• WE will adopt the recommendations of Lord Patel’s cross-party committee, including creating an independent Office for Health and Care Sustainability to identify the healthcare needs of a changing and ageing population - including a long-term staffing and funding plan. This will address salaries of low-paid staff; morale and retention, a bureaucracy and regulation review that includes a strategy for technology and innovation (in order to promote best practice and administration), whilst maintaining a tax-funded, free-at-the-point-of-use model to deliver health services now and in the future.

Developing Social care policies
The impact of funding cuts on essential local services (supporting disabled children, adults and carers in the community) disproportionately affected women because a greater proportion of disabled people are women (54.4%), more family carers are women (72%), and most professionals working in the care sector are women (80% plus). Public spending on adult social care is set to fall to less than 1% of GDP. We have to find a way to plug the estimated £2.6 billion funding gap and stop critical frontline services from being withdrawn along with the professionals leaving and the impact upon vulnerable families.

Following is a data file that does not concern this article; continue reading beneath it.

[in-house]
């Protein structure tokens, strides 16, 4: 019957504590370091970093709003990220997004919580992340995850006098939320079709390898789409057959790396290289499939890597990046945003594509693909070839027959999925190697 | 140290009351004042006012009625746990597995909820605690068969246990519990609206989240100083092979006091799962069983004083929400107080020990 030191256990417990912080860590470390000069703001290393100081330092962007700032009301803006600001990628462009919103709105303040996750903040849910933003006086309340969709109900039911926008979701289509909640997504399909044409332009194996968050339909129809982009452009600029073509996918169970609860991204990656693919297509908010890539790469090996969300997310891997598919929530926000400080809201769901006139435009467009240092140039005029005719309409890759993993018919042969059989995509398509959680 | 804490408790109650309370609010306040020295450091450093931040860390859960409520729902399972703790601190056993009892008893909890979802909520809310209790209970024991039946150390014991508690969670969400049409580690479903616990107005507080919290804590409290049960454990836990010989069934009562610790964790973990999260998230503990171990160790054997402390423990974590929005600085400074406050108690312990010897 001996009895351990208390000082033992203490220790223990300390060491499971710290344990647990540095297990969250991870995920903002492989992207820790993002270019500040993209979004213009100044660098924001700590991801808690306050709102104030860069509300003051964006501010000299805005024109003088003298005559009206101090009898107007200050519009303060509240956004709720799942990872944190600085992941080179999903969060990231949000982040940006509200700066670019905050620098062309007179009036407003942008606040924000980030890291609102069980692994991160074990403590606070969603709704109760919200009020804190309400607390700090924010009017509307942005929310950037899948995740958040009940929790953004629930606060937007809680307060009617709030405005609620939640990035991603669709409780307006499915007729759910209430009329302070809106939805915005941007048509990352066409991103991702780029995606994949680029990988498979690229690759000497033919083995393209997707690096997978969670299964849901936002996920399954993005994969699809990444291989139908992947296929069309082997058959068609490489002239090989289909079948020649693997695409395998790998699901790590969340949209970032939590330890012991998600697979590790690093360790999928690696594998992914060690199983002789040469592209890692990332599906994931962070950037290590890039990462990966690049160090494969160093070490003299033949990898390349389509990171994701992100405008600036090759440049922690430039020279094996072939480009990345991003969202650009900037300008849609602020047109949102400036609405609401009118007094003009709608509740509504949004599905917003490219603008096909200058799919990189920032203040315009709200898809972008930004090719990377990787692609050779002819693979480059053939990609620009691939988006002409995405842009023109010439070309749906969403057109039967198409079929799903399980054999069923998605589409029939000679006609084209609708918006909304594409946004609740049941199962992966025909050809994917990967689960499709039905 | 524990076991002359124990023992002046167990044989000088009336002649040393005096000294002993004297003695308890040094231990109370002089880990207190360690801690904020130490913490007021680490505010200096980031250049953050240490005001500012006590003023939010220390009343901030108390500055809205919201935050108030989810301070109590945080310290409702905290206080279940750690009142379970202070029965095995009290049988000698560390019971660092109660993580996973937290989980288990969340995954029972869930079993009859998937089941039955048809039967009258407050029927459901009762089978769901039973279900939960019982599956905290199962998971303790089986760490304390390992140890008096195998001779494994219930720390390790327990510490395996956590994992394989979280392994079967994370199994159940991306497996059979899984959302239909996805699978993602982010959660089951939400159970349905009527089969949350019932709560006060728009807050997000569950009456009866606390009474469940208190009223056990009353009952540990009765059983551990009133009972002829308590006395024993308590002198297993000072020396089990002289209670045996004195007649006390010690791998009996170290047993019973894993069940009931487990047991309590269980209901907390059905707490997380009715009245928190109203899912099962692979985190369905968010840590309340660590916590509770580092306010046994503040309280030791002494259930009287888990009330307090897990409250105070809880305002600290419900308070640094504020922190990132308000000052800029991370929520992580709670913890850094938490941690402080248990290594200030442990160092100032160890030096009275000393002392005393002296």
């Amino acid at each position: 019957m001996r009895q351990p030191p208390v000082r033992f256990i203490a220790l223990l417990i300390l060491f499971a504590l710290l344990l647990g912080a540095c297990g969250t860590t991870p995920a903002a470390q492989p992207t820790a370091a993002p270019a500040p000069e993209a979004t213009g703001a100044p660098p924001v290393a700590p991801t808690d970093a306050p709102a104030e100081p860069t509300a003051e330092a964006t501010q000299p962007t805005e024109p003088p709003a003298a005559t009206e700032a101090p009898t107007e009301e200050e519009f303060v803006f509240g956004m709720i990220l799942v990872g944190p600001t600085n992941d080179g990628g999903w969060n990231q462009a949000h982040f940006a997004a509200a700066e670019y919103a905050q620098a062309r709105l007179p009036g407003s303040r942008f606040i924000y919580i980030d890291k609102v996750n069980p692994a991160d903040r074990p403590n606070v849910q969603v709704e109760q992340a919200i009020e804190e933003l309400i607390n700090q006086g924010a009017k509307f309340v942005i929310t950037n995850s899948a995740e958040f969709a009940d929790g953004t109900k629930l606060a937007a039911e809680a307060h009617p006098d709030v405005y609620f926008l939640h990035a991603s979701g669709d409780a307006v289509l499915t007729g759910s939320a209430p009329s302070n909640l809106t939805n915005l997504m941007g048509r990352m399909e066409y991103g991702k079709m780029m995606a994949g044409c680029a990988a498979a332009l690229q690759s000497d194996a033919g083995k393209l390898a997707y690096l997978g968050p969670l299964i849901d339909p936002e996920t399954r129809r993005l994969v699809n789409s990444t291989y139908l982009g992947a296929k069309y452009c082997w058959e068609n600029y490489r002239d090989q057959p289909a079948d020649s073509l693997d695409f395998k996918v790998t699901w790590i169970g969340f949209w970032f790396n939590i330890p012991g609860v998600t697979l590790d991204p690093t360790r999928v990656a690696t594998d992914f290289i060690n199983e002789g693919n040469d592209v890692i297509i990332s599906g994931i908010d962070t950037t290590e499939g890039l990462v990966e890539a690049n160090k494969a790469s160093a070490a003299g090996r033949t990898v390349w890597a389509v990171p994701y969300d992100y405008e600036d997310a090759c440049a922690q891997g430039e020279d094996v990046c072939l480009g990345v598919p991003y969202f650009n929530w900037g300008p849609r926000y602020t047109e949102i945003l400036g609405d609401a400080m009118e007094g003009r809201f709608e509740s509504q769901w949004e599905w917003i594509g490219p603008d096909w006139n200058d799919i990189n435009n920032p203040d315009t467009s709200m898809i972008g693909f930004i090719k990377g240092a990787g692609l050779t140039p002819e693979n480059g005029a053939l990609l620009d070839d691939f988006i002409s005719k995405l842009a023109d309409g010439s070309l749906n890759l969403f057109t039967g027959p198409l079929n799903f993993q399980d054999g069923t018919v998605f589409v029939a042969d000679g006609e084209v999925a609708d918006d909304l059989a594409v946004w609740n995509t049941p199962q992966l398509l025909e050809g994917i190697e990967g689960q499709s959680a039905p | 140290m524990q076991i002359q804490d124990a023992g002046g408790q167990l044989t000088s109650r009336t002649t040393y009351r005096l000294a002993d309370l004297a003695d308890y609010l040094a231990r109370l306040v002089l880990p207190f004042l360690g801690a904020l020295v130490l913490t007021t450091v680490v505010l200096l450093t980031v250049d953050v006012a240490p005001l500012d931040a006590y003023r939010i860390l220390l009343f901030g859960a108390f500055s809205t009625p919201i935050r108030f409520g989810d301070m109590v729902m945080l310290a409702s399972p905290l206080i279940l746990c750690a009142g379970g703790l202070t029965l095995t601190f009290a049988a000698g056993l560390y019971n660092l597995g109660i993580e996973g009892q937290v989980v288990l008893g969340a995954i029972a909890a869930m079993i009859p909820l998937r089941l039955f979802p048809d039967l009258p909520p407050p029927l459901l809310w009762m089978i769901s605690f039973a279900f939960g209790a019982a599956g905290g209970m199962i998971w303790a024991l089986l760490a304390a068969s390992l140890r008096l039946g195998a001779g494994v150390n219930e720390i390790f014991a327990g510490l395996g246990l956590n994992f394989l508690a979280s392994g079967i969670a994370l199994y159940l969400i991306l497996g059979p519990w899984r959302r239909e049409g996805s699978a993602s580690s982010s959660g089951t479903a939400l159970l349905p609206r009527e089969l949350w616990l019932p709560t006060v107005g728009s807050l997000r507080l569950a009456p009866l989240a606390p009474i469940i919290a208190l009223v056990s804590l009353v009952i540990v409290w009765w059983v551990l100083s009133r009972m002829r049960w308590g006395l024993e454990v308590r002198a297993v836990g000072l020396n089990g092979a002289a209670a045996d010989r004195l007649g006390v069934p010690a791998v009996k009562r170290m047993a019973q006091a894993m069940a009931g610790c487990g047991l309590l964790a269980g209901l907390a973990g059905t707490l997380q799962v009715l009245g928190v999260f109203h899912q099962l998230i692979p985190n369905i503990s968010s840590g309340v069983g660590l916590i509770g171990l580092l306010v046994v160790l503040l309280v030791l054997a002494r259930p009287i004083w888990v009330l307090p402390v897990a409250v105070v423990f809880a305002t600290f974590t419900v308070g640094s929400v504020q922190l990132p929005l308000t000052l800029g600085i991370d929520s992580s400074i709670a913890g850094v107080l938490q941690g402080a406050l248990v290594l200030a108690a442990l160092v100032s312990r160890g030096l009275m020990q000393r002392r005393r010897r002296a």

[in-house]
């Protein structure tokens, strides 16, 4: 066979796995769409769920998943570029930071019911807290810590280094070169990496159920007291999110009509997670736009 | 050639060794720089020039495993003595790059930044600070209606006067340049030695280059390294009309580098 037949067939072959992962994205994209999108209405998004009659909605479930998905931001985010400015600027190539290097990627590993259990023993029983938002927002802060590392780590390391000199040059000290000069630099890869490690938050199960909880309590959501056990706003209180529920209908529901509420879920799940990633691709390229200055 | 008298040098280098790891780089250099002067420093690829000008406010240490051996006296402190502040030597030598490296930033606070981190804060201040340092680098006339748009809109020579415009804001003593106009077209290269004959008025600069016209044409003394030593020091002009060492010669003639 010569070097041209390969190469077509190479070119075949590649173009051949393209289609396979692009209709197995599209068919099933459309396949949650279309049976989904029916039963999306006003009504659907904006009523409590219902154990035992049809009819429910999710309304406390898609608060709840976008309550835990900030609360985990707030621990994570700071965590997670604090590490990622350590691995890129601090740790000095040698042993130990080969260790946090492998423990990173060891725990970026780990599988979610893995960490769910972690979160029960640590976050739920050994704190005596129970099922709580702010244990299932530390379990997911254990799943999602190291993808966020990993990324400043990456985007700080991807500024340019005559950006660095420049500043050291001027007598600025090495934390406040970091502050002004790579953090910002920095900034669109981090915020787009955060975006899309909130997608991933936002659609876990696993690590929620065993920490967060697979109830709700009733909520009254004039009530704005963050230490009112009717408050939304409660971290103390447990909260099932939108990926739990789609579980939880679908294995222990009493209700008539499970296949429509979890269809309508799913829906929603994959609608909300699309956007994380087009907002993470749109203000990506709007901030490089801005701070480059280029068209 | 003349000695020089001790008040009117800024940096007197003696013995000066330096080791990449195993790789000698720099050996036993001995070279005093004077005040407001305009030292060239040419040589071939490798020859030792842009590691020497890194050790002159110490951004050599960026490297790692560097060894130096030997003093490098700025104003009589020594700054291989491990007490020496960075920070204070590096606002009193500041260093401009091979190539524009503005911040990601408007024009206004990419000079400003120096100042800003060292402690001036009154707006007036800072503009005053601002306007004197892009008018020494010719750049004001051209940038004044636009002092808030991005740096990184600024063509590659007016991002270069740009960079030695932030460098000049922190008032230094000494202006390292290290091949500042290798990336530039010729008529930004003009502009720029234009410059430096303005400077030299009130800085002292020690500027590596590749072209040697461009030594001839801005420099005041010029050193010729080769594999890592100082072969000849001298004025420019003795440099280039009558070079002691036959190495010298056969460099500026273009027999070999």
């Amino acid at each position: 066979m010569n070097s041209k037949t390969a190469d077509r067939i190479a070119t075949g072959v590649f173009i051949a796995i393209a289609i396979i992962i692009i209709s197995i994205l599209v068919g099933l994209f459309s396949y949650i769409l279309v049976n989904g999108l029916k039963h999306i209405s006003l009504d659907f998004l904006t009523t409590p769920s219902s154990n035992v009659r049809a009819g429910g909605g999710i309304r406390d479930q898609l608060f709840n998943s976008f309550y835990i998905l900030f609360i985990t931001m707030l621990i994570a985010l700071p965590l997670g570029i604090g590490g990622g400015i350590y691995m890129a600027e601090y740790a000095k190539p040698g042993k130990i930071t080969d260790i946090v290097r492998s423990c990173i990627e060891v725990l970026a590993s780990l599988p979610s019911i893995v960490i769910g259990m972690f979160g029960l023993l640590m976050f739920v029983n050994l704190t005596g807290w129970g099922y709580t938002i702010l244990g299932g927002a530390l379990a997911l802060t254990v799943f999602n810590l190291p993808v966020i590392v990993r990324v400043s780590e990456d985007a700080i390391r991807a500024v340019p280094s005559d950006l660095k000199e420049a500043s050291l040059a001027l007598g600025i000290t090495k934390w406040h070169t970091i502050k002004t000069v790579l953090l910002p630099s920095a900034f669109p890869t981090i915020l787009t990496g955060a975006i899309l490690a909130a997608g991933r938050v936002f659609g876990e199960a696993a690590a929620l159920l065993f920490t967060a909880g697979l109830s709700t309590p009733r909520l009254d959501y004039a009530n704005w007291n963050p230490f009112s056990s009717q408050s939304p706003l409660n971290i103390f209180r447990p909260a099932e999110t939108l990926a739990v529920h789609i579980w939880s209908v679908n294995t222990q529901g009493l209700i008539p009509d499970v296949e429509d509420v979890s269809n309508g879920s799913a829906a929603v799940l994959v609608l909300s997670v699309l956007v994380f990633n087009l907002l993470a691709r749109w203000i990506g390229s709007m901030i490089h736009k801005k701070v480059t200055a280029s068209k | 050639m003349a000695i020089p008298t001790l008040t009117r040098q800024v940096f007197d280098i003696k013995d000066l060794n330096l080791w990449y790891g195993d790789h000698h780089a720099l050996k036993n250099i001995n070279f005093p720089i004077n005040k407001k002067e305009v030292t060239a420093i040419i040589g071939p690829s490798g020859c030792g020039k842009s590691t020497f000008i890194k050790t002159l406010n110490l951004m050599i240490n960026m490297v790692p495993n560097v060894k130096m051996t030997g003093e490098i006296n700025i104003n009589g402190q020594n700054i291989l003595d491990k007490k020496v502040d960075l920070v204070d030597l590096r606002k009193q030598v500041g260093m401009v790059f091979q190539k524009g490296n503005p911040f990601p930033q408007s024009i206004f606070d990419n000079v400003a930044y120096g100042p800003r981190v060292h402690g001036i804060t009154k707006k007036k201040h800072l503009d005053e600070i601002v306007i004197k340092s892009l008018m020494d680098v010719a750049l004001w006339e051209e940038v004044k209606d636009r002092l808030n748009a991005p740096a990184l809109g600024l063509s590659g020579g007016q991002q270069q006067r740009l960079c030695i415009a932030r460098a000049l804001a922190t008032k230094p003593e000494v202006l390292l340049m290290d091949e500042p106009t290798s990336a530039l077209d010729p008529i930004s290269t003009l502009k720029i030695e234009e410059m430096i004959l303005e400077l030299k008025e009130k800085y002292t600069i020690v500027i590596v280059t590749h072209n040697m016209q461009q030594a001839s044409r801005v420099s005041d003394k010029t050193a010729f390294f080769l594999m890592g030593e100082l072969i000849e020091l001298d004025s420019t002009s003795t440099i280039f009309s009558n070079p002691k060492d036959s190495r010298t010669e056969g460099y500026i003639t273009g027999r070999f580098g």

Long term these cuts do not save money, requiring more expensive care and/or hospital admission later. We must agree a longer-term investment plan that recognises our pledge to spend equally on social infrastructure as on physical infrastructure because WE understand that spending on social infrastructure is an investment in women and in our national economy. WE are developing social care policies to incorporate into our Equality in Health policies. 

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Putting it into practice